Thursday, November 09, 2006

Westward Ho

The United Church of Canada had convened a national gathering of rural ministry folk for a consultation to discern what God's call might be for the rural church in our day and age. While Calling Lakes Centre in Saskatchewan had wireless internet access, there was an error in IP configuration that prevented me from getting online. It is with belated pleasure that I offer this recounting of my past few days.

The Red-Eye

I was on the road before 7 a.m. to catch a flight to Regina, with a stopover in Toronto. As I overpaid for a sandwich in Pearson, the cashier stared at me commenting, "Your eyes are so red! Are you getting enough sleep?" No, I hadn't been getting enough sleep; that was hardly a new state of being.

I went to the bathroom to look in a mirror and sure enough, the lower half of both eyes were incredibly bloodshot. Think of the Rage-consumed zombies in 28 Days Later. Suddenly they were very dry and itchy too. Hardly the first (re-)impression I wanted to make with all of the fine United Church leaders I was (re-)meeting.

Monday: Company in the Pigeon Hole

Upon arrival in Regina, we were school-bussed to Fort Qu'Appelle and took up residence in our respective dorm rooms. Turns out that I'd been matched with an Asian man who's with the Ethnic Ministries Council of the United Church. Maybe the planners thought we'd have a lot in common?

Looking as I do, coming from the family that I do, I cannot deny my Japanese heritage. However, being a farmboy from southwestern Ontario, I'm more culturally and ethnically liable to self-identify as Dutch Reform. But then people wouldn't know where to put my baggage.

Tuesday: Café Olé

This rural consultation is following the World Café process where we begin in groups of 4, sharing ideas, opining opinions and discussing a question that is posed to the entire assembly. After 20 minutes, we re-configure into new groups of 4, sharing the gist of our previous discussions and building upon that information.

We spent many sessions in the World Café, leaving me with little energy or inclination to be overly social outside of the intentional discussion groups. I did manage to get away and find some eyedrops. (Everyone's been so helpful with their diagnosis: allergic reaction, diabetic complication, conjunctivitis ...)

Tuesday: Election Night

The evening was open for social time, self-care, and general relaxing. It was amusing to be part of an animated crowd watching the American election results on CNN. With passion that rivalled Superbowl enthusiasts and an Oscar-rivalling eye on fashion ("who wears a green tie on election night?" although, it is eye-catching; "Anderson Cooper has the best hair" and "I liked him better as a reality-TV host"), we witnessed the Democratic overthrow of the House and upheaval in the Senate.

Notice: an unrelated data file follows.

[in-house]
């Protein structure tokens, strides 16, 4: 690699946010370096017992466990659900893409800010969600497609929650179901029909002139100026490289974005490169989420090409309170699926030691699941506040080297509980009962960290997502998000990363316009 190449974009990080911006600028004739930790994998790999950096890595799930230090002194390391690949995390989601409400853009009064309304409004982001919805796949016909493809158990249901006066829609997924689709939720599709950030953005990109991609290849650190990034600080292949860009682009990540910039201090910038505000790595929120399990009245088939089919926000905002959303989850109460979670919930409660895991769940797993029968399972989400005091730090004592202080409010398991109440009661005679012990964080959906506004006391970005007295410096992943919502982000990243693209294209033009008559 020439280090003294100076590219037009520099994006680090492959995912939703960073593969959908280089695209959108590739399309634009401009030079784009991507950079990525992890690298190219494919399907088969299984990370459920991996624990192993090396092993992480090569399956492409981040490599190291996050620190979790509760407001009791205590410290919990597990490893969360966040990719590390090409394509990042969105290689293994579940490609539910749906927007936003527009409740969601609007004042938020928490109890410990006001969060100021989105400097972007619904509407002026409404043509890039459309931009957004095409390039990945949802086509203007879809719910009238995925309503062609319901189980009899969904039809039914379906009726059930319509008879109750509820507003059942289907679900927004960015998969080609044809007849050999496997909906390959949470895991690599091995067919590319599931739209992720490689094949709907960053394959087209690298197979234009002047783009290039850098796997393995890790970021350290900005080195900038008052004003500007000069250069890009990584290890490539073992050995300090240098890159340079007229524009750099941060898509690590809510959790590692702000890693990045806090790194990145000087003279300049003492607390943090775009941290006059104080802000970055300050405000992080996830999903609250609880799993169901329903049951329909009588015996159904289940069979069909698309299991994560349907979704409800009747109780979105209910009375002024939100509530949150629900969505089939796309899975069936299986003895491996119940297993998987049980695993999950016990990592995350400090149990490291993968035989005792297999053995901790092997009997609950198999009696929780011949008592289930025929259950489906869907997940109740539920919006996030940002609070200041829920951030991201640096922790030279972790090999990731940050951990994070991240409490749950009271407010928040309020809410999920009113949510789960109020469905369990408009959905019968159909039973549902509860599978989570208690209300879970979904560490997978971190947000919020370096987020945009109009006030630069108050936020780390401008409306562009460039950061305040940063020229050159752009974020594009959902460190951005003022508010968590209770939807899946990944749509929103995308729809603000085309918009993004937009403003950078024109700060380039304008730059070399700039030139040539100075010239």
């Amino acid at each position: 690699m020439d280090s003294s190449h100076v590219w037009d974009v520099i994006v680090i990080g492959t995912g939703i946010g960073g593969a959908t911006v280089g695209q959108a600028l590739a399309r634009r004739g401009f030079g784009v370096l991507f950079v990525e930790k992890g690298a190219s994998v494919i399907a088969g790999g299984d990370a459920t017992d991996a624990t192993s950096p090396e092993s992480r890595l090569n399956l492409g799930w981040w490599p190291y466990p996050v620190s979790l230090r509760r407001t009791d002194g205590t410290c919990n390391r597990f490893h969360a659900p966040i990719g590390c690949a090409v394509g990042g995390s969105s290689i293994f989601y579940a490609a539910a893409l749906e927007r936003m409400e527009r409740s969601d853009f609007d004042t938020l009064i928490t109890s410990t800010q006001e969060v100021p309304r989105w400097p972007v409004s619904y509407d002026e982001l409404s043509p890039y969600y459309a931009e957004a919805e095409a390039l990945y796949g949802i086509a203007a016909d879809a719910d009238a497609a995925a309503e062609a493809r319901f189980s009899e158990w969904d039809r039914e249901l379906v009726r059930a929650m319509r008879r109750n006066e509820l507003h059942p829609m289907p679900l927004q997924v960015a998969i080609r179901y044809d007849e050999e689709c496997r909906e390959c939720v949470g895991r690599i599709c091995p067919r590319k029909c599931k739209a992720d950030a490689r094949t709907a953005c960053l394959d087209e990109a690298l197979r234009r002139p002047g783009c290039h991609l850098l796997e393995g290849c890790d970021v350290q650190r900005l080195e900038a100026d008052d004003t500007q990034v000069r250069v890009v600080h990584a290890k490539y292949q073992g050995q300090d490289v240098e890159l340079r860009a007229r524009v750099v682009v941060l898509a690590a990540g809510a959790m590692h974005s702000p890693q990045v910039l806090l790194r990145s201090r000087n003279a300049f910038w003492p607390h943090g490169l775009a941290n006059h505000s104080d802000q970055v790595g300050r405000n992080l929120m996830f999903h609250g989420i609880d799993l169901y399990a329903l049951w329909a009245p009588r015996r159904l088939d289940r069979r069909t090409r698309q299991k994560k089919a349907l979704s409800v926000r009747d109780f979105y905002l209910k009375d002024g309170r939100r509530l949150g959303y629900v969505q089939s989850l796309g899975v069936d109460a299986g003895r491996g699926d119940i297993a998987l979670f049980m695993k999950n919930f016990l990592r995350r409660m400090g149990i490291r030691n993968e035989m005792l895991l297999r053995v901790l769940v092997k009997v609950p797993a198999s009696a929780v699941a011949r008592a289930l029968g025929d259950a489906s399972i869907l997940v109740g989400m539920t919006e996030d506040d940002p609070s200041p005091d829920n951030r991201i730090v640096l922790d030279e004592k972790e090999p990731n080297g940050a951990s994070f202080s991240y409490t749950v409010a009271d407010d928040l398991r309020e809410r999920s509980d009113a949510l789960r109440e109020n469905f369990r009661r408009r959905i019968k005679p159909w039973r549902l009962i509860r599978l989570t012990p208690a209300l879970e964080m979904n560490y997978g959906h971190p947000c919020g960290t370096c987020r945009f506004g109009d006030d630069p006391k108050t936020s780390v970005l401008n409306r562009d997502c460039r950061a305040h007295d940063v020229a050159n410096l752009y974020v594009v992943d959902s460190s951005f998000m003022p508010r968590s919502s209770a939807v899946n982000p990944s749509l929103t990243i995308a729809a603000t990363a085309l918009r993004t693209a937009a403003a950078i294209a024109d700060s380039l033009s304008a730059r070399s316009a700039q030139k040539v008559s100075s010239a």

In the midst of all the hubbub and humdrum, someone wondered, "How many people in the States pay this much attention to a Canadian election?" Just asking, is all.

Wednesday: Wisdom Speaks

Every so often, I'll be compelled to speak in large group plenary sessions, and even manage to make cogent, coherent statements. That happened this morning when I suggested that true discernment is open to all outcomes, raised the point of functional atheism in our anxiety and told the rural church to get over itself.

A dozen people sought me out afterwards to thank me for my comments. I'm surprised I could board the bus after lunch, my head was so inflated.

Wednesday: Airport Antics

As we all went our separate ways, there were lots of farewells and goodbyes. And we repeated them all when we met up again at the airport. I was about to pay a special tribute to a couple of people who were also at the sexuality education curriculum training event by doing my special "Furious Dwayne" PT-ing dance à la Little Miss Sunshine, but the little old lady with the bemused smile who was watching me a little too curiously made me reconsider. (How's that for a run-on sentence?)

I bought a mindless novel for the flights home (David Baldacci's The Camel Club) seeing as I'd finished my churchy-book (Matthew Fox's The A.W.E. Project) and had left my library book at home (Guy Gavriel Kay's Lord of Emperors).

My eyes were looking somewhat better, but my ears wouldn't pop on the flight to Toronto resulting in muffled and painful hearing. I managed to get home without any further ailments.

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